2017 Annual Meeting

Chicago IL
January 6 – 8

The 2017 Annual Meeting was held in Chicago, IL (January 6-8, 2017 - Friday, Saturday, & Sunday). View Photos from the meeting.

Webcasts from selected AEA sessions and AEA Poster Presenter Videos are available, compliments of the AEA.

Friday, January 6

AEA Poster Session

Poster Session

Friday, Jan. 6, 2017 – Sunday, Jan. 8, 2017

Hyatt Regency Chicago, Columbus Hall
Hosted By: American Economic Association
  • Poster title: Is Deflation Costly After All? Evidence from Noisy Historical Data
  • Abstract: I study the link between real activity and deflation, taking into account measurement problems in 19th century CPI data. Replications based on modern data show that measurement problems spuriously increase the volatility of inflation as well as the number of deflationary episodes, and they lower inflation persistence. As a consequence, estimates of the link between real activity and deflation may be attenuated because of the errors-in-variables problem. I find that real activity was on average substantially lower during 19th century deflations in the US, after controlling for measurement error using an IV-regression approach. Moreover, the average short-fall in real activity was not significantly different compared to the Great Depression. Using well-measured data for a panel of 17 industrialized economies shows that milder deflations were associated with a lower output gap. But, the association with GDP growth is not statistically significant.

Saturday, January 7

Replication and Ethics in Economics: Thirty Years After Dewald, Thursby and Anderson (A1, B4)

Paper Session

Saturday, Jan. 7, 2017 8:00 AM – 10:00 AM

Hyatt Regency Chicago, Grand Ballroom CD North
Hosted By: American Economic Association
  • Chair: Deirdre McCloskey, University of Illinois-Chicago
  • Paper title: What is Meant by ‘Replication’ and Why Does It Encounter Such Resistance in Economics?
  • Keywords: Replication
  • Abstract: This paper discusses recent trends in the use of replications in economics. We identify a number of sources of progress, including the results of recent replication studies that have attempted to identify replication rates within the discipline. These studies generally find that replication rates are relatively low, though they may be higher for laboratory experiments in economics. We also identify two web-based resources for replications, the Replication in Economics wiki and The Replication Network. We then consider obstacles to undertaking replication studies in economics. Two obstacles are the lack of publishing outlets and difficulties in obtaining data and code for published studies. We identify journals that publish replication studies and that “regularly” include data and code as supplementary files for their published research. Finally, we highlight replication initiatives in psychology and political science, behind which economics appears to lag. Whether this is because the problems that beset those disciplines are less severe in economics, or because economics is more resistant to replications, is arguable.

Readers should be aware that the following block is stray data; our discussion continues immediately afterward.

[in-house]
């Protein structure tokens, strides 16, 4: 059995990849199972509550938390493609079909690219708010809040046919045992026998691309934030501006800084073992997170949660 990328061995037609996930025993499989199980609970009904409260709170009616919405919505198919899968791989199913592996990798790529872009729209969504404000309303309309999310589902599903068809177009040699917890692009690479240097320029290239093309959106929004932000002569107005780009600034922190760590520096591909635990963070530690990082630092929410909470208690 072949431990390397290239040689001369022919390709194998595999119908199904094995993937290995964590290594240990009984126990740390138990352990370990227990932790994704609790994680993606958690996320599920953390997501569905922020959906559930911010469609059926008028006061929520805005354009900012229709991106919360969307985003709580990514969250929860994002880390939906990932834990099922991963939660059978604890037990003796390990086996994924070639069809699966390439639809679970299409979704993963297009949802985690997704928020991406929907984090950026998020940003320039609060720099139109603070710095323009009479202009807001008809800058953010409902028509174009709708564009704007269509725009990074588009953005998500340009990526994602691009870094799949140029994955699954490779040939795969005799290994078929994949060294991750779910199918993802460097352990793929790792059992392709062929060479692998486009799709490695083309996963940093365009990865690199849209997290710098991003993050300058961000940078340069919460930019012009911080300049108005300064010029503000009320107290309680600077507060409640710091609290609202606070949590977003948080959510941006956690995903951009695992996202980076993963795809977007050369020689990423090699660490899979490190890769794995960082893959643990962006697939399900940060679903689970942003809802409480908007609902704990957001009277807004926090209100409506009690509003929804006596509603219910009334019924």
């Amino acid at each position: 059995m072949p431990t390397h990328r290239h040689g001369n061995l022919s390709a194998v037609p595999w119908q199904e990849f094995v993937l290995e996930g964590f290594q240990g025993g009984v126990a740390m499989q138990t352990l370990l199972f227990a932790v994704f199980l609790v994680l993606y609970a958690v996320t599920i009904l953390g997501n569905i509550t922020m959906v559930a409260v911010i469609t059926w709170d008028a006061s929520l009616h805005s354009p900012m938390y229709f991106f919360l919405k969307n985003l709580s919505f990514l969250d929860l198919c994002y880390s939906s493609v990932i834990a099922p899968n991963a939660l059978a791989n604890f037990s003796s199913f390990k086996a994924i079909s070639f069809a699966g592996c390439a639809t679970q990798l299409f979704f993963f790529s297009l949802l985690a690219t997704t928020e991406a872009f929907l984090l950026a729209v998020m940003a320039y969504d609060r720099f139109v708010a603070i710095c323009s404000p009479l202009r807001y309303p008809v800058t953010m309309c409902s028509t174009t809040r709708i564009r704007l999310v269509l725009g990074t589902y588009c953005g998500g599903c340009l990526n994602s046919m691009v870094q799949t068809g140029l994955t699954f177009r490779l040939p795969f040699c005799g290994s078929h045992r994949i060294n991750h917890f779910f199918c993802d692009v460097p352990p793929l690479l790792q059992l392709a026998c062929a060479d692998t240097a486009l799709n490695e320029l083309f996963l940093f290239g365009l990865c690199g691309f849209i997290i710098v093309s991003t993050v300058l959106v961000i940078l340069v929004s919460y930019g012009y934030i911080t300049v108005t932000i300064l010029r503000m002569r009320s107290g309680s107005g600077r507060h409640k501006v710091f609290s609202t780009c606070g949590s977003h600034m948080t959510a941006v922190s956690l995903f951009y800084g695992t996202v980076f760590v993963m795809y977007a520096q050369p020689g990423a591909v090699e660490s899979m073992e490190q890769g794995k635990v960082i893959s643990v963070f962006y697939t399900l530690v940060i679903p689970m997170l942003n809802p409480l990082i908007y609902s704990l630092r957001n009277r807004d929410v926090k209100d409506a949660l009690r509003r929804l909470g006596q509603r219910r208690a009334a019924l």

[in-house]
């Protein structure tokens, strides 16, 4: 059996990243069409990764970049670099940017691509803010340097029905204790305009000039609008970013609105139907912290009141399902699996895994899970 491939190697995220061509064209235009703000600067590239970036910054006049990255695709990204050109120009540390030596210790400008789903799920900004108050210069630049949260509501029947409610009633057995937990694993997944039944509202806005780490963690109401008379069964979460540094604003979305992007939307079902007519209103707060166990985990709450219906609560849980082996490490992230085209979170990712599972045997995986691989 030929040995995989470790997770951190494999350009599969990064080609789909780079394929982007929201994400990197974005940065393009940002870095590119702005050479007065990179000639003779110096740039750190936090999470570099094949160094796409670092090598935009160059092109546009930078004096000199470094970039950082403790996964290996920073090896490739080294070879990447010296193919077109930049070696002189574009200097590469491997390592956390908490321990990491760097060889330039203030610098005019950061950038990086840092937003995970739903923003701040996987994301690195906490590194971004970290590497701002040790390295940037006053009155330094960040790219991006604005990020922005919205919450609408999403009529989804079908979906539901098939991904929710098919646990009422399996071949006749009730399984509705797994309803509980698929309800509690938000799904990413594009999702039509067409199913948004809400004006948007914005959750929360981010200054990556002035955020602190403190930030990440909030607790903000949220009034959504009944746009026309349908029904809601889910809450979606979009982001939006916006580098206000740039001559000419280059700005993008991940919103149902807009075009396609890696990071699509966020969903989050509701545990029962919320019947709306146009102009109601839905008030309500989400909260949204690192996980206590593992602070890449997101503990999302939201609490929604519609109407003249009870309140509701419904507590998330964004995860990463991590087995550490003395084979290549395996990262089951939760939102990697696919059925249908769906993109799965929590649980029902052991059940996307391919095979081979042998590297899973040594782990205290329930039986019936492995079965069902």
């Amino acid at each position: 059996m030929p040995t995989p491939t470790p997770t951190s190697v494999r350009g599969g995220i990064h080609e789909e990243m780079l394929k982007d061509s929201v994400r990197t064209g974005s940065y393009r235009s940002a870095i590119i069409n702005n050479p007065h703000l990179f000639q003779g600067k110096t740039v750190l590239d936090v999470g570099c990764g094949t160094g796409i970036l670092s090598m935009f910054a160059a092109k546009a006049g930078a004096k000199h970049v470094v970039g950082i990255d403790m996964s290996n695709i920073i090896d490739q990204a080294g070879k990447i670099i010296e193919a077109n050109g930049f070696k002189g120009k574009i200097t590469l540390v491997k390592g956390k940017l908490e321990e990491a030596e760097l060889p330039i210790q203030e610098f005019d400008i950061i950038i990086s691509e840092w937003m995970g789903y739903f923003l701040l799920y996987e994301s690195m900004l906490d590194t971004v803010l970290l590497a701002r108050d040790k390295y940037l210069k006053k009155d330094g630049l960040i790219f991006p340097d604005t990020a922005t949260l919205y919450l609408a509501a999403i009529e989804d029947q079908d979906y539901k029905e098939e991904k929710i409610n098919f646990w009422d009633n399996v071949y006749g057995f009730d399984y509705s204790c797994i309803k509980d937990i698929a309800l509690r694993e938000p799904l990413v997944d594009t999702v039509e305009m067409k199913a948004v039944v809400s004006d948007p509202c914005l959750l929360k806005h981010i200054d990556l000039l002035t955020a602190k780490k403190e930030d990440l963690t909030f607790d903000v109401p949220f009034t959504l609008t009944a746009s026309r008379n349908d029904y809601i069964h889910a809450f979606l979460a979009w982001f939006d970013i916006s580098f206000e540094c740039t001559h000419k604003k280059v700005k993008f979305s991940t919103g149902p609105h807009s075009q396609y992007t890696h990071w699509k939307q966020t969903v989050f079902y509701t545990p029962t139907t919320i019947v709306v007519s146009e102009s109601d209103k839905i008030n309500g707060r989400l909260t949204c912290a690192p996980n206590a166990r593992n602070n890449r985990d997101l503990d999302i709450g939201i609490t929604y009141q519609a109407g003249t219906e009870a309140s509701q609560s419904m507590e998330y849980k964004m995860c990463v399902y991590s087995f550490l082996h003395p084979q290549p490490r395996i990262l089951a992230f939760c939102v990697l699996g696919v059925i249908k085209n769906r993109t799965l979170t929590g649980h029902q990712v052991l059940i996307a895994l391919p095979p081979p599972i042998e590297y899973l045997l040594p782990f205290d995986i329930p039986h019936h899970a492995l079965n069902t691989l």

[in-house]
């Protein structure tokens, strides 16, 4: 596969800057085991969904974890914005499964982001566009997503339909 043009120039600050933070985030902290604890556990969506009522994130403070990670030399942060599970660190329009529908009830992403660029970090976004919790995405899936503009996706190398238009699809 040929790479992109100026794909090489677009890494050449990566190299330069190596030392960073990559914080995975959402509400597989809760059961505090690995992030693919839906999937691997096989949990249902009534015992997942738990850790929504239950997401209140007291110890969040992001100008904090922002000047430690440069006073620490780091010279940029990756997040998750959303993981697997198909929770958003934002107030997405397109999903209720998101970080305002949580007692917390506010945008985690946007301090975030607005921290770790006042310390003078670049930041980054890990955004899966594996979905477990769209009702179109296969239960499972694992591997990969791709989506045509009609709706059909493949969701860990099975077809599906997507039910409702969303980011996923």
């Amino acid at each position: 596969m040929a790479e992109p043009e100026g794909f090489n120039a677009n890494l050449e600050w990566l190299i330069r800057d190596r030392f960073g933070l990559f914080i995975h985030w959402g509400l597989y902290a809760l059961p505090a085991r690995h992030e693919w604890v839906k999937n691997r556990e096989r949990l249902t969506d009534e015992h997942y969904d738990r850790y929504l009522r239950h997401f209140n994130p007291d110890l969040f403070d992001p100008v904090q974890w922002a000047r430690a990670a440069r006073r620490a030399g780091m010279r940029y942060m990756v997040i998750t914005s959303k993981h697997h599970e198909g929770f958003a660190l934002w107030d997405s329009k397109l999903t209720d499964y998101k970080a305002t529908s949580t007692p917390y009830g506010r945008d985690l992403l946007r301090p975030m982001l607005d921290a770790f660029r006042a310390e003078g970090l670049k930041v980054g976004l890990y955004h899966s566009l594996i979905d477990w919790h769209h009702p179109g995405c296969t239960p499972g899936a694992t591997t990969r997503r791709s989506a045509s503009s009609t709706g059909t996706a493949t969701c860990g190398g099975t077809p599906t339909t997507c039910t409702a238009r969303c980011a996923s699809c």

• Paper title: Replication and Economics Journal Policies
  • Keywords: Replication
  • Abstract: We investigate the impact of the introduction of replication policies for leading journals in economics on citations. As has previously been shown for other social sciences, there is an indication that the introduction of a replication policy increases the number of citations for a journal, presumably because readers use the data for their own investigation, possibly also because of a reliability effect. We see our results as an incentive for journals to introduce and enforce replication policies. Lamentably, only a minority of journals so far enforce their policies in a way that ensures replicability of most of the empirical work. With several examples we show how replication becomes difficult if policies are not enforced, and we suggest a pool of replicability editors as a solution: Since it would be too much to expect from journals to have experts for every single topic and software package, a joint effort of journals for such a pool of experts could help to ensure each empirical study is published with data, code, and instructions how to use them together such that all published results can easily be replicated. Reviewers can join the effort for replicability by following the principles of the Agenda for Open Research and refuse to comprehensively review empirical work that does not guarantee fully replicable empirical results. Further study is needed to investigate the citation impact on single articles, and we suggest a design for such research.
  • Paper title: Replication versus Meta-Analysis in Economics: Where Do We Stand 30 Years After Dewald, Thursby and Anderson?
  • Keywords: Replication